Football / World Cup USA '94: Engulfed in the jolly green tide: Rogan Taylor joins the Irish throng in New York for what was to be some party

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The Independent Online
THE PARTY started early. At 7am on the morning of the match, three young Irishmen staggered down Madison Avenue in search of the next bar. 'Are you watching, are you watching, are you watching, Jimmy Hill?'

By midday, central Manhattan had turned green. It was not the drink but the sight of thousands of Irish shirts and favours heading west to the Port Authority bus station, from where they were expressed along the New Jersey turnpike to the Giants Stadium. It was a cheap and painless process - American 'can do' in full bloom.

But where were the Italians? There were a few at the bus station, outnumbered a hundred to one. Perhaps they were travelling from depots nearer the Bronx, north of the island?

Outside the stadium, it was in the mid-nineties, with humidity at over 90 per cent producing what the local TV weatherman calls a feel-like temperature of 106. It has been like that in New York all week. Not so much the Big Apple as the baked apple.

The only relief near the stadium was a 'cool-zone'. It looked like an upside down bouncy castle, exuding bountiful jets of iced air on all who stood beneath it. Irish fans of both sexes were there shoulder to shoulder, slowly getting drenched from the condensation. 'It's like having a group shower', shouted one. 'It must be a sin then,' said another. But where were the Italians? Perhaps their entrances were over on the other side?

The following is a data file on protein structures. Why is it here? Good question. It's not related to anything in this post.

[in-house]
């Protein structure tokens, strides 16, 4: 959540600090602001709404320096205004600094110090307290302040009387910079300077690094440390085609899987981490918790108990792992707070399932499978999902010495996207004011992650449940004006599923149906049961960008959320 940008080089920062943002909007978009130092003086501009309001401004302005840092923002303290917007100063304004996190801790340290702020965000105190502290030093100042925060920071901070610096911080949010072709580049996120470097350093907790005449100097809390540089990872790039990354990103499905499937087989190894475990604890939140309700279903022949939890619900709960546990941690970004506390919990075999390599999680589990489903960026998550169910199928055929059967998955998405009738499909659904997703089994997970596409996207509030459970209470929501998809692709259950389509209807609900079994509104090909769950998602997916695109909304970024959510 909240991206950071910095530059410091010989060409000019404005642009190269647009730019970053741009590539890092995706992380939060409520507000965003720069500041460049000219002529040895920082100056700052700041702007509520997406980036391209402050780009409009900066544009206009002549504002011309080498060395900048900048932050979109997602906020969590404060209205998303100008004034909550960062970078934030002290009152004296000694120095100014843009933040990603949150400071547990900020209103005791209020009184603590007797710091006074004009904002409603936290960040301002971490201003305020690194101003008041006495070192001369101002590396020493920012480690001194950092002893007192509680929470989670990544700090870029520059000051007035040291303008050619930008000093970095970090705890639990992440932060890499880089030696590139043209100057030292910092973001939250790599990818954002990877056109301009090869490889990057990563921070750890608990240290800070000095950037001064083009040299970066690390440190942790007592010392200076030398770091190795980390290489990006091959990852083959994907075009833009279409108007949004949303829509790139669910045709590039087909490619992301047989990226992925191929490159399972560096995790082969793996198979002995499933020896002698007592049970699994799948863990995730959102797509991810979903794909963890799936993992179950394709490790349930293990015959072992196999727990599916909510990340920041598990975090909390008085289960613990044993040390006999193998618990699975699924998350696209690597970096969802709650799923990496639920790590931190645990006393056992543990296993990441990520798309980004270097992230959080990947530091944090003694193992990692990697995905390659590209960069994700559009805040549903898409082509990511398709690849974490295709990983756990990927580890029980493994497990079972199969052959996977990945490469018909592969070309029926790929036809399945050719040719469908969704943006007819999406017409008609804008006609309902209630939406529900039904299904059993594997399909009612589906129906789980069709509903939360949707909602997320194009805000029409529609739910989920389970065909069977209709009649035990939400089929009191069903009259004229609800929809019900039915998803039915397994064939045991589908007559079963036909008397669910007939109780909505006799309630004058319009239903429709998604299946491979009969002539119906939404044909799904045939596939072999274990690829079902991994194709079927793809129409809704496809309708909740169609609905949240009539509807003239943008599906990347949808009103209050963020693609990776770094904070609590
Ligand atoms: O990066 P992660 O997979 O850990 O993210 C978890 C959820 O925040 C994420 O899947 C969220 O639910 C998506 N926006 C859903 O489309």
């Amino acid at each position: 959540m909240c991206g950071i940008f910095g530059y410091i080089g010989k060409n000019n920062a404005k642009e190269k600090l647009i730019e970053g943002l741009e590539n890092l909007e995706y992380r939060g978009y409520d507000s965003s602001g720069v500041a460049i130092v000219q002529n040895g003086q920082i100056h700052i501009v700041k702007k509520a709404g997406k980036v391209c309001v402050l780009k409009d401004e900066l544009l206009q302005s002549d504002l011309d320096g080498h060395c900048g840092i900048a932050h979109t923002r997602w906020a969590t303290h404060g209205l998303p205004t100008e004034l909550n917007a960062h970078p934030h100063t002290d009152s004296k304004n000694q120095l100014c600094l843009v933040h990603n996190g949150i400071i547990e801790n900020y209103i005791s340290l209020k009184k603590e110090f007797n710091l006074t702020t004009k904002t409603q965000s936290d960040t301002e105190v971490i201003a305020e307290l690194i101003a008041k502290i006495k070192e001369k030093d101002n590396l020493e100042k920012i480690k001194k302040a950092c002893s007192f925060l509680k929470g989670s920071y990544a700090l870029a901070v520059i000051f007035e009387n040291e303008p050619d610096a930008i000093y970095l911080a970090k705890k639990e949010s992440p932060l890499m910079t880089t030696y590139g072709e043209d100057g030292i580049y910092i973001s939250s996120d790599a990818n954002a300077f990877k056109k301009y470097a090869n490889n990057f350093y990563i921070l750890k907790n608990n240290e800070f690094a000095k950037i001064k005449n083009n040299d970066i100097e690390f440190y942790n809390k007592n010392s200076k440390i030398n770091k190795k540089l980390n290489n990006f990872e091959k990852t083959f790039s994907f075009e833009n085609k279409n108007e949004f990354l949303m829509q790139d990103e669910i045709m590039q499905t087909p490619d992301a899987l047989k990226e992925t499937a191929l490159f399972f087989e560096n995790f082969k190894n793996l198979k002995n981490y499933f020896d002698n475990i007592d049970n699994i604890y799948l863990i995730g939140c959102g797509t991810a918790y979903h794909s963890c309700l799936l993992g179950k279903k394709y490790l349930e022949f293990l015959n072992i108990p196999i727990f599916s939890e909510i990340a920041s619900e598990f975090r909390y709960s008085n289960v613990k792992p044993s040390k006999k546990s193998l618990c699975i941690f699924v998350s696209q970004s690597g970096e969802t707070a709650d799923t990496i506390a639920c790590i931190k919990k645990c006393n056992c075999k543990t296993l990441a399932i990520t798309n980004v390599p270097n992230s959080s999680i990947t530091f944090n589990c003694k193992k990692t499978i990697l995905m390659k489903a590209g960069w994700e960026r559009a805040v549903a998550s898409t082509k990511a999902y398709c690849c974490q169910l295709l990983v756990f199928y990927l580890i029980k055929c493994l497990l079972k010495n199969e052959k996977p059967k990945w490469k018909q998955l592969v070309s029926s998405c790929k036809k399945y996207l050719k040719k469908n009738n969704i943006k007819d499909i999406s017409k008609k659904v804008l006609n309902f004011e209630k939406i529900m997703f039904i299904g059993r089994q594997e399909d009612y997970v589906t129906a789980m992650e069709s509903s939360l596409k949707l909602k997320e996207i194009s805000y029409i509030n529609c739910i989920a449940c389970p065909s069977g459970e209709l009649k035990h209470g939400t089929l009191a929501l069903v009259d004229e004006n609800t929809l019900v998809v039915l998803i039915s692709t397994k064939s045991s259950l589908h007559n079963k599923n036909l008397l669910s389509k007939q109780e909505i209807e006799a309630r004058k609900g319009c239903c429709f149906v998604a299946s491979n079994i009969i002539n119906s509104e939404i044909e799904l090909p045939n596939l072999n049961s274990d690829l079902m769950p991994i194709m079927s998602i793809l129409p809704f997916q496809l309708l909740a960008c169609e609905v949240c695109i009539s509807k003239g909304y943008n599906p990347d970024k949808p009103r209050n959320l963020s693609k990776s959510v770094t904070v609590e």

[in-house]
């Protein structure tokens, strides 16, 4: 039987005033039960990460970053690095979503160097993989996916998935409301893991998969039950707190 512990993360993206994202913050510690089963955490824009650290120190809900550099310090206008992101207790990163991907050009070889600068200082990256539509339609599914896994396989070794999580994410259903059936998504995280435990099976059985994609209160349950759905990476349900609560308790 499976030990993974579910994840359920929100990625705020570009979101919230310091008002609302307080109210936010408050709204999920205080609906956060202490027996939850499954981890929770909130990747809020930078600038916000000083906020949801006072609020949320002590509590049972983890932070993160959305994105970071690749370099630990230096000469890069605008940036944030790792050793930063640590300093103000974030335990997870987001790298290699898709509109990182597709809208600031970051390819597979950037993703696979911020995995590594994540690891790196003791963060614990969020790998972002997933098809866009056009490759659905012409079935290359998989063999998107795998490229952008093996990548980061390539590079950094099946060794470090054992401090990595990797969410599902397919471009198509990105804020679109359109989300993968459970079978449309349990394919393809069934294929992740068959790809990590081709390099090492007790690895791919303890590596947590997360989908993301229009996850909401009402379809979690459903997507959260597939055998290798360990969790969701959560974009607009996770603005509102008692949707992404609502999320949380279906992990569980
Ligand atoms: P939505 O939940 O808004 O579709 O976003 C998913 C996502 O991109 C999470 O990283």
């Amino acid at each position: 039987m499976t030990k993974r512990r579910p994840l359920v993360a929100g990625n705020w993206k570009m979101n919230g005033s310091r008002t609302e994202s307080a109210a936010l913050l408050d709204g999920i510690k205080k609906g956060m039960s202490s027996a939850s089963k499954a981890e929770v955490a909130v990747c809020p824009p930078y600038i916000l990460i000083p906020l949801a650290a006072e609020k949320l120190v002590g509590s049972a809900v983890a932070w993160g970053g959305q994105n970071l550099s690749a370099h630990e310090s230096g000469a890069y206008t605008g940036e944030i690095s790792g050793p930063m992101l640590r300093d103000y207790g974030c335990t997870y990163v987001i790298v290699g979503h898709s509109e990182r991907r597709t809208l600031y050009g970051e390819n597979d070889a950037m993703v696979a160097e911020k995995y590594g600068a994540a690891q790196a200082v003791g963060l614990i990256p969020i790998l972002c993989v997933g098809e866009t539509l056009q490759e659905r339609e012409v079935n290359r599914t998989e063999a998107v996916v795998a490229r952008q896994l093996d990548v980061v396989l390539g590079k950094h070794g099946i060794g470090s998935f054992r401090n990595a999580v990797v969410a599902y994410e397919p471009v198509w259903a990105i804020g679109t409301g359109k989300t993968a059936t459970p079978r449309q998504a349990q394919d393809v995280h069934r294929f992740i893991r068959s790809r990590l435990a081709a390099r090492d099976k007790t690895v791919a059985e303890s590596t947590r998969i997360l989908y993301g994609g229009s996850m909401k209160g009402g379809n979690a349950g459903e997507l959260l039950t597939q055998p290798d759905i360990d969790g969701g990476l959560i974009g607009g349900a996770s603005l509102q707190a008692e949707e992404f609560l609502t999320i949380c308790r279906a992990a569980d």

The 200-foot escalator transporting supporters to the upper tier of the Giants Stadium is impressive. As a way of reaching your seat in a football ground, it must have been a first for many, Evertonians excepted. In addition to the emerald green, the shirts of Leeds, Celtic, Bolton and Villa were prominent - all clubs with players in the Irish squad.

But on reaching the open air - and confronting the stunning view of a packed, steeply tiered bowl of a stadium - you did not even need a distant Irish ancestor to get an instant lump in the throat. Virtually the whole place was green. Even the neutrals were wearing the colour. But where were the Italian fans, who were said to have most of the tickets? If they did, they must have sold them to the Irish.

The Italian players hardly turned up, either. The Irish team brushed them aside. At the end of the match, some fans were in tears of joy. 'I can hardly believe this you know,' one muttered quietly to himself. 'Thank God.' Then, much louder: 'You never beat the Irish.'